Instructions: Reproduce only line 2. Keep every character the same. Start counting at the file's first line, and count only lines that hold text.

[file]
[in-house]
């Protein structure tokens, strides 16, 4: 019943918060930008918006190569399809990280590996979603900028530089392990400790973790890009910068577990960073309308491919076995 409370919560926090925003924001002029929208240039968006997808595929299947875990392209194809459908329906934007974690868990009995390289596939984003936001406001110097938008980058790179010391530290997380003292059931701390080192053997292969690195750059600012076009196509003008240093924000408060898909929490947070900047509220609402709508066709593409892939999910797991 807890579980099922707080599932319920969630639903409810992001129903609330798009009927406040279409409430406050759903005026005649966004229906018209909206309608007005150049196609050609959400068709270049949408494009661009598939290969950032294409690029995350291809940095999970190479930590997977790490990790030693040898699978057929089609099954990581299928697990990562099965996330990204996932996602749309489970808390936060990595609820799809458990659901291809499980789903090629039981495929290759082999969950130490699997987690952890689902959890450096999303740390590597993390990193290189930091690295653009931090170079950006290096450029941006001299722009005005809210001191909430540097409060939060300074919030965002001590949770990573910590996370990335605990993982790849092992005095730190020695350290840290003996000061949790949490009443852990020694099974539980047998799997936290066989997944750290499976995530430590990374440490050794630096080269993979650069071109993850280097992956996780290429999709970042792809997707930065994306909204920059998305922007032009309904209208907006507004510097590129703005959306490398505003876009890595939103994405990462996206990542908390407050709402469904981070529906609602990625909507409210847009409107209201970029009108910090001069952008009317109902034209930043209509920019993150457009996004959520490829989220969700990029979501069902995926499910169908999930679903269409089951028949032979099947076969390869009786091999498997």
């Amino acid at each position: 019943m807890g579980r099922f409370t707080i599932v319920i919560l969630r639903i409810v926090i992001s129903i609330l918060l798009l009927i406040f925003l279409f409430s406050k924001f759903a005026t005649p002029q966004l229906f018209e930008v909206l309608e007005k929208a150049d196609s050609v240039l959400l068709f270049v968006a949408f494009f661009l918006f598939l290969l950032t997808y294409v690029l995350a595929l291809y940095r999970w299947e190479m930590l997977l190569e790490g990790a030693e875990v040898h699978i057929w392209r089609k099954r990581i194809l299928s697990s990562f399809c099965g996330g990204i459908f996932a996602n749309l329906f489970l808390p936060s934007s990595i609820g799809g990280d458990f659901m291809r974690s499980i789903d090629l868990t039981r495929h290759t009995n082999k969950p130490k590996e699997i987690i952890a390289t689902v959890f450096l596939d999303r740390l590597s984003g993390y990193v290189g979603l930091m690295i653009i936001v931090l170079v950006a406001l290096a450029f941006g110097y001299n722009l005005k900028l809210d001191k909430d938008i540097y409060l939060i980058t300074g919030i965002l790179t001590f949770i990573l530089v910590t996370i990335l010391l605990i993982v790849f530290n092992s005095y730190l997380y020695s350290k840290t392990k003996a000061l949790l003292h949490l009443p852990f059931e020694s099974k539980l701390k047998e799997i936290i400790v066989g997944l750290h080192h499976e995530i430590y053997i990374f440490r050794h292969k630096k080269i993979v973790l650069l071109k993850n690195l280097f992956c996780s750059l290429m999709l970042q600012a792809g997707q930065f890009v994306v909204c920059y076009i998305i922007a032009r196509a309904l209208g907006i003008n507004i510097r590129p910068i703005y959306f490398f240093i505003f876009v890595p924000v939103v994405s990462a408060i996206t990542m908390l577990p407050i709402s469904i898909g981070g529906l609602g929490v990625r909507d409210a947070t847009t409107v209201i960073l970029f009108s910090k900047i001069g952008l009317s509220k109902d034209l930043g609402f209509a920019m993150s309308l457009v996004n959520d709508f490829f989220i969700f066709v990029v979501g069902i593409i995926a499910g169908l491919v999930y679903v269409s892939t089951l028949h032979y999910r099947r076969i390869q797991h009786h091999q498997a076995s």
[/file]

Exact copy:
């Protein structure tokens, strides 16, 4: 019943918060930008918006190569399809990280590996979603900028530089392990400790973790890009910068577990960073309308491919076995 409370919560926090925003924001002029929208240039968006997808595929299947875990392209194809459908329906934007974690868990009995390289596939984003936001406001110097938008980058790179010391530290997380003292059931701390080192053997292969690195750059600012076009196509003008240093924000408060898909929490947070900047509220609402709508066709593409892939999910797991 807890579980099922707080599932319920969630639903409810992001129903609330798009009927406040279409409430406050759903005026005649966004229906018209909206309608007005150049196609050609959400068709270049949408494009661009598939290969950032294409690029995350291809940095999970190479930590997977790490990790030693040898699978057929089609099954990581299928697990990562099965996330990204996932996602749309489970808390936060990595609820799809458990659901291809499980789903090629039981495929290759082999969950130490699997987690952890689902959890450096999303740390590597993390990193290189930091690295653009931090170079950006290096450029941006001299722009005005809210001191909430540097409060939060300074919030965002001590949770990573910590996370990335605990993982790849092992005095730190020695350290840290003996000061949790949490009443852990020694099974539980047998799997936290066989997944750290499976995530430590990374440490050794630096080269993979650069071109993850280097992956996780290429999709970042792809997707930065994306909204920059998305922007032009309904209208907006507004510097590129703005959306490398505003876009890595939103994405990462996206990542908390407050709402469904981070529906609602990625909507409210847009409107209201970029009108910090001069952008009317109902034209930043209509920019993150457009996004959520490829989220969700990029979501069902995926499910169908999930679903269409089951028949032979099947076969390869009786091999498997």